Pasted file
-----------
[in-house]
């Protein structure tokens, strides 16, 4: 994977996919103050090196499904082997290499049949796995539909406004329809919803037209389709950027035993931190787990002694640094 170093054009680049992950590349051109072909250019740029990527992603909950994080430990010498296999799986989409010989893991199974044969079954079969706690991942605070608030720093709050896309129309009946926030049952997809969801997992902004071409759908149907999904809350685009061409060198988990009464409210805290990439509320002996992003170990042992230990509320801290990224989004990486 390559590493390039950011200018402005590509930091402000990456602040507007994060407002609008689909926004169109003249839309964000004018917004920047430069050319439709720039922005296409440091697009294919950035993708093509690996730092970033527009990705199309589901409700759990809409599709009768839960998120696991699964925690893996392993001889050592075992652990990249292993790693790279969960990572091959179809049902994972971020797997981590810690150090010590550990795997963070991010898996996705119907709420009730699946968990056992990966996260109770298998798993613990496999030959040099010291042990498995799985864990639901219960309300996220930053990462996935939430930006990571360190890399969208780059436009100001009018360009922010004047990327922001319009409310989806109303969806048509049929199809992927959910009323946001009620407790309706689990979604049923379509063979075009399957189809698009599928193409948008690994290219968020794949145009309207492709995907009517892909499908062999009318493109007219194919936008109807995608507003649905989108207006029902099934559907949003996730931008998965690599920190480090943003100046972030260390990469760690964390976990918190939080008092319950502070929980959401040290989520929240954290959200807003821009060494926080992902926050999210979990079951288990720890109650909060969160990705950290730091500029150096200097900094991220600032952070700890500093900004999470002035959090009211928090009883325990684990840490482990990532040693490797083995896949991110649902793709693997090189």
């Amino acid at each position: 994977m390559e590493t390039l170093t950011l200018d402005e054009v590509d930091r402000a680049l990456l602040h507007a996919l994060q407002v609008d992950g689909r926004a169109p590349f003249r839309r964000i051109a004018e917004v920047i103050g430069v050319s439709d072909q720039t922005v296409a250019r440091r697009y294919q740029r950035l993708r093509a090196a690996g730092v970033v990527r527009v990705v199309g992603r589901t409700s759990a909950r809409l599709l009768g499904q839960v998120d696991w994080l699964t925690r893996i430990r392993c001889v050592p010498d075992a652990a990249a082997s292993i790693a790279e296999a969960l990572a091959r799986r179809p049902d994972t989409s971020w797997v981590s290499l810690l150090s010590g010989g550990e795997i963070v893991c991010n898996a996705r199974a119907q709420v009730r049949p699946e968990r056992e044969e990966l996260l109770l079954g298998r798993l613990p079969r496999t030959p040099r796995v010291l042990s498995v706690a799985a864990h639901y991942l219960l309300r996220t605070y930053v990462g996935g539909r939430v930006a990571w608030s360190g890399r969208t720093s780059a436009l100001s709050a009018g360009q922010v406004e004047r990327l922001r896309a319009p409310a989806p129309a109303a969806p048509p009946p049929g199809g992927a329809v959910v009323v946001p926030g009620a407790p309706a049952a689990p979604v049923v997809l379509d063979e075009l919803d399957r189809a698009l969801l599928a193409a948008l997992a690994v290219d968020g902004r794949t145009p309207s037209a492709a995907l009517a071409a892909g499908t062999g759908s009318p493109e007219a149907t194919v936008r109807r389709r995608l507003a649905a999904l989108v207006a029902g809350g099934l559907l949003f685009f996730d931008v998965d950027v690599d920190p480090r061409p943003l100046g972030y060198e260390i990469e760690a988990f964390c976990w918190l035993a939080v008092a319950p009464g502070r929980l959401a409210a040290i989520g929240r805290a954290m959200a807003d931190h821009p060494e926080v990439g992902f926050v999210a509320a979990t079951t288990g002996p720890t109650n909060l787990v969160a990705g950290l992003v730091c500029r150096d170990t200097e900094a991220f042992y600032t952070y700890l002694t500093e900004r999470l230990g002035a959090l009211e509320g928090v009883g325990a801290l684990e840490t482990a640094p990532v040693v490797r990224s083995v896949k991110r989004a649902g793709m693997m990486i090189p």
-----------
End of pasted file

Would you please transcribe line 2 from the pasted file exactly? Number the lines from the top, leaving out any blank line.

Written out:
């Protein structure tokens, strides 16, 4: 994977996919103050090196499904082997290499049949796995539909406004329809919803037209389709950027035993931190787990002694640094 170093054009680049992950590349051109072909250019740029990527992603909950994080430990010498296999799986989409010989893991199974044969079954079969706690991942605070608030720093709050896309129309009946926030049952997809969801997992902004071409759908149907999904809350685009061409060198988990009464409210805290990439509320002996992003170990042992230990509320801290990224989004990486 390559590493390039950011200018402005590509930091402000990456602040507007994060407002609008689909926004169109003249839309964000004018917004920047430069050319439709720039922005296409440091697009294919950035993708093509690996730092970033527009990705199309589901409700759990809409599709009768839960998120696991699964925690893996392993001889050592075992652990990249292993790693790279969960990572091959179809049902994972971020797997981590810690150090010590550990795997963070991010898996996705119907709420009730699946968990056992990966996260109770298998798993613990496999030959040099010291042990498995799985864990639901219960309300996220930053990462996935939430930006990571360190890399969208780059436009100001009018360009922010004047990327922001319009409310989806109303969806048509049929199809992927959910009323946001009620407790309706689990979604049923379509063979075009399957189809698009599928193409948008690994290219968020794949145009309207492709995907009517892909499908062999009318493109007219194919936008109807995608507003649905989108207006029902099934559907949003996730931008998965690599920190480090943003100046972030260390990469760690964390976990918190939080008092319950502070929980959401040290989520929240954290959200807003821009060494926080992902926050999210979990079951288990720890109650909060969160990705950290730091500029150096200097900094991220600032952070700890500093900004999470002035959090009211928090009883325990684990840490482990990532040693490797083995896949991110649902793709693997090189």